Good vs. Not-so-Good Bacteria
Read the previous part, Baby Intestinal Immunity / Intestinal Microbiota.
Updated article on April 2022.
It’s all about balancing good vs. not-so-good bacteria. Balance is difficult to maintain and is influenced by different factors. If the microbiota has been compromised by an infection, taking an antibiotic, having allergy or diarrhea, the immune barrier function of the intestine will be affected, while colic, constipation or regurgitation, are also associated with a problem. imbalance of the microbiota but more associated with a neurodevelopmental disorder (immaturity) which will be more related to the brain-gut axis.
In a healthy baby with microbiota, it has been shown that they have less fever, diarrhea, colic, regurgitation, diaper rash and consequently takes fewer antibiotics. There are also lower rates of obesity because their intestines absorb better.
Antibiotics combat more than just bad bacteria, which can become resistant when antibiotics are taken repeatedly. They also attack good bacteria by modifying the intestinal environment. This makes it more vulnerable to infections, and the antibiotics will in no way act on the virus.
Taking antibiotics during the neonatal period, even for short periods, significantly increases the weakening of the 6-month-old baby’s microbiota.
When talking about the first 1000 days in the life of a newborn, their intestinal system development is important, which is associated with the presence of glial cells. A three-year-old child will have a developed a mature intestinal function both for immune and inflammatory responses, and this for the rest of their lives.
What is the difference between intestinal microbiota and intestinal flora?
Flora plays a digestive and immune function and is made up of all the bacteria found in the baby’s digestive tube. Intestinal microbiota, for its part, is the intestine’s defence system.
This article will help you better understand this aspect of your baby. As a parent, you have to do your best to prevent infections in your baby. You can’t control everything, and despite taking precautions, the baby still risks contracting infections which will help build their immune system over time. Meanwhile, a good diet, lifestyle habits that balance routine, sleep and activities will help with prevention.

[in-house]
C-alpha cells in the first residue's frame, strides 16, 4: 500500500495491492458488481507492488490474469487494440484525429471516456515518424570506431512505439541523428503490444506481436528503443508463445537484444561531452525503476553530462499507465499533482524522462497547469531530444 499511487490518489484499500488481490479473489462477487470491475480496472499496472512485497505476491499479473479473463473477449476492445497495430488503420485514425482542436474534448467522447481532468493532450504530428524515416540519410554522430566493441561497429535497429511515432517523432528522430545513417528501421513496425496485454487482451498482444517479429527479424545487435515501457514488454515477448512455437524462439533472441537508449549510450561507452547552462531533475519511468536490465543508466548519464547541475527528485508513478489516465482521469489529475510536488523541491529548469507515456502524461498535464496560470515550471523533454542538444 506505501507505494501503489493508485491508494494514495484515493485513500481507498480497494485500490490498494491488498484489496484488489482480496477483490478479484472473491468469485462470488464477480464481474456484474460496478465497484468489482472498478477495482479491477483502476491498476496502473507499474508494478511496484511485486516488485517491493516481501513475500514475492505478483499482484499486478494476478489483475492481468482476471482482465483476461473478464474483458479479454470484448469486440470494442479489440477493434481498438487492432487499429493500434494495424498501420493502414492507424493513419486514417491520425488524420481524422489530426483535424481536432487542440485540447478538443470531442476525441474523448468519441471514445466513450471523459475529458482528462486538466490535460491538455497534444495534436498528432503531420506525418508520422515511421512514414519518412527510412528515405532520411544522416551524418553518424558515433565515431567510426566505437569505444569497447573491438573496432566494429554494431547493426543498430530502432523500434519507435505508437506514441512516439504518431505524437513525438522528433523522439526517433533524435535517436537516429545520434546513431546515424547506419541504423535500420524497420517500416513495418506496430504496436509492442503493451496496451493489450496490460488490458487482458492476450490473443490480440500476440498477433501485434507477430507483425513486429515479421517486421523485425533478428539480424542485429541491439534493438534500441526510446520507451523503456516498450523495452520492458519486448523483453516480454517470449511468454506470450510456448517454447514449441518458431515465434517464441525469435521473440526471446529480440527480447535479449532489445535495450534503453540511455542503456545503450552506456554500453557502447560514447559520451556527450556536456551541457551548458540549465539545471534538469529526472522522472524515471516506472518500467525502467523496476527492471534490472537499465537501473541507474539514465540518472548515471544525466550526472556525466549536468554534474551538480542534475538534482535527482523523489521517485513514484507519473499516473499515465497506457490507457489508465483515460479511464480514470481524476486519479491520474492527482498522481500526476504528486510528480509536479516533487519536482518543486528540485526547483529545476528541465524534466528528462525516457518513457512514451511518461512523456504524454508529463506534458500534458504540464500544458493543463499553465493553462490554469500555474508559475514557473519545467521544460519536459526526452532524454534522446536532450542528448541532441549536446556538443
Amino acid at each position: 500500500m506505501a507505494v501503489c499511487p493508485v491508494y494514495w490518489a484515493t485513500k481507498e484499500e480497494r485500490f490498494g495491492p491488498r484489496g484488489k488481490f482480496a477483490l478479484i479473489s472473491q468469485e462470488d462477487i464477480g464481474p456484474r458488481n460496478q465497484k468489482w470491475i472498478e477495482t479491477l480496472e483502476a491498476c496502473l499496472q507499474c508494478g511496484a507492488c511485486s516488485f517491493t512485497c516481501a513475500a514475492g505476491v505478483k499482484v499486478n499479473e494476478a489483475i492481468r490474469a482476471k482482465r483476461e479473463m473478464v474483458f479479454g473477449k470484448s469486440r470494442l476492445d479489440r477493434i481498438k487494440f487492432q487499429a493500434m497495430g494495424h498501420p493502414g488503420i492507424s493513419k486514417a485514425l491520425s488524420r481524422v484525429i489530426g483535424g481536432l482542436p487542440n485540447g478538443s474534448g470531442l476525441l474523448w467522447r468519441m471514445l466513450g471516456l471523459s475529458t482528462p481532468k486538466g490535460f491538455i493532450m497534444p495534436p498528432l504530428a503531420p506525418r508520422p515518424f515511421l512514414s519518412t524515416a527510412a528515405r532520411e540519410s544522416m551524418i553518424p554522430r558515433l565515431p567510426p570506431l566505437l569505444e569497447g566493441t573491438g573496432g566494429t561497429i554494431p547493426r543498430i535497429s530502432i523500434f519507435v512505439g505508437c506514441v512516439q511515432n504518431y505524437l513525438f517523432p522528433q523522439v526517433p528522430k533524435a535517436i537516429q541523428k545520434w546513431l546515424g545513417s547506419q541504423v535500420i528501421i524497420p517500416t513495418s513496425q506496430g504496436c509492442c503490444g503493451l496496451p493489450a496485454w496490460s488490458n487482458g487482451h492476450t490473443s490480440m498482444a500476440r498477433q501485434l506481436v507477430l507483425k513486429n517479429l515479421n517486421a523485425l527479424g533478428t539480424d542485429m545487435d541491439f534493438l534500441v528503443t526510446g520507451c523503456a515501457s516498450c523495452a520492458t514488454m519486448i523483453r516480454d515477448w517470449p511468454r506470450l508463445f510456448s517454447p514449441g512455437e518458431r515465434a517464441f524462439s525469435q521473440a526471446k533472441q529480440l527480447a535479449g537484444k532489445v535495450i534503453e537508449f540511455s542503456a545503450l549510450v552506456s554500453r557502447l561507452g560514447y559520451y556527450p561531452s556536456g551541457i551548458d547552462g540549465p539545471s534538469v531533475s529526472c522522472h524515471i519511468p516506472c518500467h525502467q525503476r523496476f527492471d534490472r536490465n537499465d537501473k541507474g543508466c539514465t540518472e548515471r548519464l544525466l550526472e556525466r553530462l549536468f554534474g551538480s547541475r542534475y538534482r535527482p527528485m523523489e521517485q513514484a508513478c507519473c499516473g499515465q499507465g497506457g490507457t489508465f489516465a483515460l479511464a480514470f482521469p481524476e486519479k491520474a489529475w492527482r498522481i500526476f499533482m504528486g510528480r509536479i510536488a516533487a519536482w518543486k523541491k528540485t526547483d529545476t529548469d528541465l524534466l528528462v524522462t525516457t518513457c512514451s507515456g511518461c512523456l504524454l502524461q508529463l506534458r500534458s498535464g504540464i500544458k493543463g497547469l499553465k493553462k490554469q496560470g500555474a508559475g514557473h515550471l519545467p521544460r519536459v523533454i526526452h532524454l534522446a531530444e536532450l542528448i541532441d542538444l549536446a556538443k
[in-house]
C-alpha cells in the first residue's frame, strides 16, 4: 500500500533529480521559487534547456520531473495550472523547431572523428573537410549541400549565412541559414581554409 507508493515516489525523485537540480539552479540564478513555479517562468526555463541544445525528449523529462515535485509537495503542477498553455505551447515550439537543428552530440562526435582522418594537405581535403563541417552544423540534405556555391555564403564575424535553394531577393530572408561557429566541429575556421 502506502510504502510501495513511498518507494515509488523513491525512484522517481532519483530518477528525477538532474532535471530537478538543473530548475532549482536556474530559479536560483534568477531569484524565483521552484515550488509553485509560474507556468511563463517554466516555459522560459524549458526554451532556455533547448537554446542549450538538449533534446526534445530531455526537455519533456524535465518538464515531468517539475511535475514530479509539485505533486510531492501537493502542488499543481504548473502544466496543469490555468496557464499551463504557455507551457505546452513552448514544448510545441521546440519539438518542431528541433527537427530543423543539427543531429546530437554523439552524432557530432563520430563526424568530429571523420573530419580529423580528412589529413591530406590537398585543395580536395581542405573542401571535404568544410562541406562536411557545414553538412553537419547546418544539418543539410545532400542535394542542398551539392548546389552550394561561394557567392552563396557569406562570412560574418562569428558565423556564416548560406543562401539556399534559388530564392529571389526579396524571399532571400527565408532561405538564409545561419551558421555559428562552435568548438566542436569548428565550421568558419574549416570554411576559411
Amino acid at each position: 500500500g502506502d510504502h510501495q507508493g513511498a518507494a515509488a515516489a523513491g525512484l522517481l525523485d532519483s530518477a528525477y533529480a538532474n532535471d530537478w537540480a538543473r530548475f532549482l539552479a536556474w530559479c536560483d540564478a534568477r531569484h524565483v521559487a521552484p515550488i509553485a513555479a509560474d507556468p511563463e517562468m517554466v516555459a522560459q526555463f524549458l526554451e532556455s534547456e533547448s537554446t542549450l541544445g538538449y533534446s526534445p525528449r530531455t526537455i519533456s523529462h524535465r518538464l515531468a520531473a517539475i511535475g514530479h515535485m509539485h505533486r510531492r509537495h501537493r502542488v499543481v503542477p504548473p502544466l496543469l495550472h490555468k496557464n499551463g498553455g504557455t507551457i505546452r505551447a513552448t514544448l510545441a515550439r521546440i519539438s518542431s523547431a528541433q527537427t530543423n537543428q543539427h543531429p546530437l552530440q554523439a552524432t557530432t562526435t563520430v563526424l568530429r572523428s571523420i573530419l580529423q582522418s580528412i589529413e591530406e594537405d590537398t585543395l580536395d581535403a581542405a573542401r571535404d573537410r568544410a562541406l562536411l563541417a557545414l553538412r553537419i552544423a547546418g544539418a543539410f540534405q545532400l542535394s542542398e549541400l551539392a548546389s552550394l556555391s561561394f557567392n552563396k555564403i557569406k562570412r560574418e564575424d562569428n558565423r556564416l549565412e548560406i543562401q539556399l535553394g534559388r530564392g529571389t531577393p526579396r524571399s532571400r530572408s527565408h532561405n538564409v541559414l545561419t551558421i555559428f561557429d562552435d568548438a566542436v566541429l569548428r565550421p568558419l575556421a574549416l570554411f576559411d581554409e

We also think that probiotics (good bacteria) can be a good alternative preventative measure for pregnant women, those who have allergies in the family (primarily asthma, eczema and food allergies). We also know that breast milk naturally contains good bacteria called bifidobacteria. They’re part of the elements that give breast milk protective properties. These include creating healthy and balanced intestinal flora, increasing antibodies, maintaining a healthy intestinal wall, and repelling harmful bacteria. Breast milk also contains prebiotics, mainly acting as food for good bacteria in the child’s intestinal microbiota. For example, it contains 150–200 types of oligosaccharides.
According to the latest paediatric gastroenterology research, it seems that for babies, taking probiotics (Bifidobacterium lactis or B. lactis probiotics) can improve eczema and reduce the length of infectious diarrhea periods. Even if Health Canada recognises bifidobacteria, the evidence doesn’t indicate that we should add it during breastfeeding, to newborn formulas or to your diet. Further studies need to be completed before making scientific conclusions.
But to date results are very encouraging. To date, there are two probiotics approved as safe for newborns : Bifidobacteria to strengthen the immune system and Lactobacilli to help gastric emptying and gastrointestinal disorders in young children (colic, regurgitation, reflux, diarrhea, allergic conditions) (ex.: Biogaia for infants (ad 1 year old) at the rate of one drop for 2 days when starting, then gradually increase every 2 days, up to the number of drops recommended by the manufacturer, according to the age of the baby or your pharmacist).
Meanwhile, there are really no contraindications to taking probiotics. Results of clinical trials are more positive than negative relating to changes noted after use, unless there are allergies to components in the probiotic in question. So it’s very unlikely that they can be dangerous.
The Baby Expert